Note 

If a foreign key constraint is set to a DataColumn object that allows nulls, this child DataRow can exist without having a parent DataRow object. In some situations, this might be desired or required, but in other situations it might not. Be sure to verify the AllowDbNull property of the DataColumn objects that are being used as foreign keys.

image from book

Visual Basic

vendorData.Relations.Add( _
   "vendor_part", _
   vendor.Columns("Id"), _
   part.Columns("VendorId"), True)
 

image from book

image from book

C#

vendorData.Relations.Add(
   "vendor_part",
   vendor.Columns["Id"],
   part.Columns["VendorId"], true);
 

image from book

Cascading Deletes and Cascading Updates

A foreign key constraint ensures that a child DataRow object cannot be added unless a valid parent DataRow object exists and that a parent DataRow object cannot be deleted if the parent still has child DataRow objects. In some situations, it is desirable to force the deletion of the child DataRow objects when the parent DataRow object is deleted. You can do this by setting the DeleteRule on the ForeignKeyConstraint to Cascade. As it turns out, Cascade is the default setting. Table 1-5 describes the other members of the Rule enumeration.

Table 1-5: Rule Enumeration Members

Rule Value

Description

Cascade

Default. Deletes or updates the child DataRow objects when the DataRow object is deleted or its unique key is changed.

None

Throws an InvalidConstraintException if the parent DataRow object is deleted or its unique key is changed.

SetDefault

Sets the foreign key column(s) value to the default value of the DataColumn object(s) if the parent DataRow object is deleted or its unique key is changed.

SetNull

Sets the foreign key column(s) value to DbNull if the parent DataRow ob ject is deleted or its unique key is changed.

As with deleting, on some occasions you'll want to cascade changes to a unique key in the parent DataRow object to the child DataRow object's foreign key. You can set the ChangeRule to a member of the Rule enumeration to get the appropriate behavior.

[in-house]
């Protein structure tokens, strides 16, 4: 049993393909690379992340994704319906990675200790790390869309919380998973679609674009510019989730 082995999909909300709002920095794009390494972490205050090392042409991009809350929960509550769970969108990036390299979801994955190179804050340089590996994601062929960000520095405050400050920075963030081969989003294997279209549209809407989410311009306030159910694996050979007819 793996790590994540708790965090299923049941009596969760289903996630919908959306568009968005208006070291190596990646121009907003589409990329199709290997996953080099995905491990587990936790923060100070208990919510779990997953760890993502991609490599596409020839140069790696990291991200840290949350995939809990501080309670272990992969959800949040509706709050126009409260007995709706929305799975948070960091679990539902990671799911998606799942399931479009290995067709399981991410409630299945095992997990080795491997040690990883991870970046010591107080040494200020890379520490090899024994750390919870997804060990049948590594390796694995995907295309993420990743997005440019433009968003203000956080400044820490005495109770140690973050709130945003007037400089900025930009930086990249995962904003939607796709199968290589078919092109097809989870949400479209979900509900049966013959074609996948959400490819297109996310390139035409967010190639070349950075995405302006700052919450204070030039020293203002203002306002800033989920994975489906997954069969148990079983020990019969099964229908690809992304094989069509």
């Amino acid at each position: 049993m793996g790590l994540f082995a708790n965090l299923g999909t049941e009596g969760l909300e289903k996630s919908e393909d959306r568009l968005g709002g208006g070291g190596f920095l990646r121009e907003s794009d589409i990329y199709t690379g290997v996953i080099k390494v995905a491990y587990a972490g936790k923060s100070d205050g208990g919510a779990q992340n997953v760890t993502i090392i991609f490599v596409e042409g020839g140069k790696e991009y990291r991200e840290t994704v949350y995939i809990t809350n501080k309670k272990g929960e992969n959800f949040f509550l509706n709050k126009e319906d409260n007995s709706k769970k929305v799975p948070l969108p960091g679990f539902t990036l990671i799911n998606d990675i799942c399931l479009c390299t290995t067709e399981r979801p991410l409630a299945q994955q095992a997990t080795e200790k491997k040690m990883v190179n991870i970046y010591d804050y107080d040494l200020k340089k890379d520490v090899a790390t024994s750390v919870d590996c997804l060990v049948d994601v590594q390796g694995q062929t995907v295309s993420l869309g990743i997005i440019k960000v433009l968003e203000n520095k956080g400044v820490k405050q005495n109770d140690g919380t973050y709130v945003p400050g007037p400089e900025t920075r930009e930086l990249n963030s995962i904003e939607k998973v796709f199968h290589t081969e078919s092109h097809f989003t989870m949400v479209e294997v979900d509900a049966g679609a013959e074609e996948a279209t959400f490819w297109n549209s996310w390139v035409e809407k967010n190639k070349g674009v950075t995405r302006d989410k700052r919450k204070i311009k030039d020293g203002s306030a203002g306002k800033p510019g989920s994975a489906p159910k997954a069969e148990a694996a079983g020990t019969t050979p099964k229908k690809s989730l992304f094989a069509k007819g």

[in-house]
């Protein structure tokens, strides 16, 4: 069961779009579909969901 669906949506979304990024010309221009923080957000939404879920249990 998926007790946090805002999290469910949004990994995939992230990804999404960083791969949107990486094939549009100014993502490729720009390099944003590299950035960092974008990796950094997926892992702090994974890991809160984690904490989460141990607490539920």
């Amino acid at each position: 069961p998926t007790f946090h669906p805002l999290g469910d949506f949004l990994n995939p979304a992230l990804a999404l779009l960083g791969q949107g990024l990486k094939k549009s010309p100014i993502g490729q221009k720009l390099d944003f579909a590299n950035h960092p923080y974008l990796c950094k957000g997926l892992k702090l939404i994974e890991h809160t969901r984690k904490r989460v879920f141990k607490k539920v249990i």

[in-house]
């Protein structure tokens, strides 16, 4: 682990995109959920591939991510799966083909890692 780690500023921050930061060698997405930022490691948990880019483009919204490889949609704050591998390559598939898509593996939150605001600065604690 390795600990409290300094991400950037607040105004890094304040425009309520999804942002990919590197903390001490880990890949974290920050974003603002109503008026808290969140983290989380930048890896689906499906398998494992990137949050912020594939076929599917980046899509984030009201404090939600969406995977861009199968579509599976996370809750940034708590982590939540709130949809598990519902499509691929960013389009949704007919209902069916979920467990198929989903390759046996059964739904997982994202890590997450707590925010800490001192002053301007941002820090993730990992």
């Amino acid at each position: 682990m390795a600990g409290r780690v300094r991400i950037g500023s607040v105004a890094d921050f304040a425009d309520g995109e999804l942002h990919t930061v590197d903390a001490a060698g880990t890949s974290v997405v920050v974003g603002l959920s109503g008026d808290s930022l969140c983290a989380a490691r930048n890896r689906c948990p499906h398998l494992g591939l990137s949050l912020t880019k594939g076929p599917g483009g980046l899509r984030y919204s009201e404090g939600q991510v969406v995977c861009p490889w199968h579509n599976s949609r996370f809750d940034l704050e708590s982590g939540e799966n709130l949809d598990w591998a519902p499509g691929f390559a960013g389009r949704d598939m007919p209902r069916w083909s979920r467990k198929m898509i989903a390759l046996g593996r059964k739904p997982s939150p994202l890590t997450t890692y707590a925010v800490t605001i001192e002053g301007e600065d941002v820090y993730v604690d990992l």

The default setting for the ForeignKeyConstraint object's DeleteRule is Rule.Cascade. The following code snippet shows how to force an InvalidConstraintException exception to be thrown when a parent that has children is deleted or when a child is being added that has no parent.

image from book

Visual Basic

Dim fk as ForeignKeyConstraint = part.Constraints("vendor_part")
fk.DeleteRule = Rule.None
 

image from book

image from book

C#

ForeignKeyConstraint fk =
   (ForeignKeyConstraint)part.Constraints("vendor_part");
fk.DeleteRule = Rule.None;
 

image from book

Serializing and Deserializing DataSet Objects

A populated DataSet can be saved, or serialized, as XML or as binary data to a stream or file. The DataSet can also be loaded, or deserialized, with XML or binary data from a stream or file. The data stream can be transferred across a network over many protocols, including HTTP. This section looks at the various methods of transferring data.

Serializing the DataSet Object as XML

You can easily serialize a populated DataSet to an XML file by executing the DataSet object's WriteXml method. The following code snippet uses the populated vendorData DataSet that was created earlier in this chapter and writes the contents to an XML file. The resulting XML file contents are also shown.

image from book

Visual Basic

vendorData.WriteXml("c:\vendors.xml", XmlWriteMode.IgnoreSchema)
 

image from book

image from book

C#

vendorData.WriteXml(@"c:\vendors.xml", XmlWriteMode.IgnoreSchema);
 

image from book

image from book

XML

<?xml version="1.0" standalone="yes"?>
 <VendorData>
   <Vendor>
     <Id>d9625cfa-f176-4521-98f5-f577a8bc2c00</Id>
     <Name>Tailspin Toys</Name>
   </Vendor>
   <Part>
     <Id>df84fa52-5aa3-4c08-b5ba-54163eb1ea3a</Id>
     <VendorId>d9625cfa-f176-4521-98f5-f577a8bc2c00</VendorId>
     <PartCode>WGT1</PartCode>
     <PartDescription>Widget 1 Description</PartDescription>
     <Cost>10</Cost>
     <RetailPrice>12.32</RetailPrice>
   </Part>
   <Part>
     <Id>c411676a-ec53-496c-bdbd-04b4d58124d0</Id>
     <VendorId>d9625cfa-f176-4521-98f5-f577a8bc2c00</VendorId>
     <PartCode>WGT2</PartCode>
     <PartDescription>Widget 2 Description</PartDescription>
     <Cost>9</Cost>
     <RetailPrice>11.32</RetailPrice>
   </Part>
 </VendorData>
 

image from book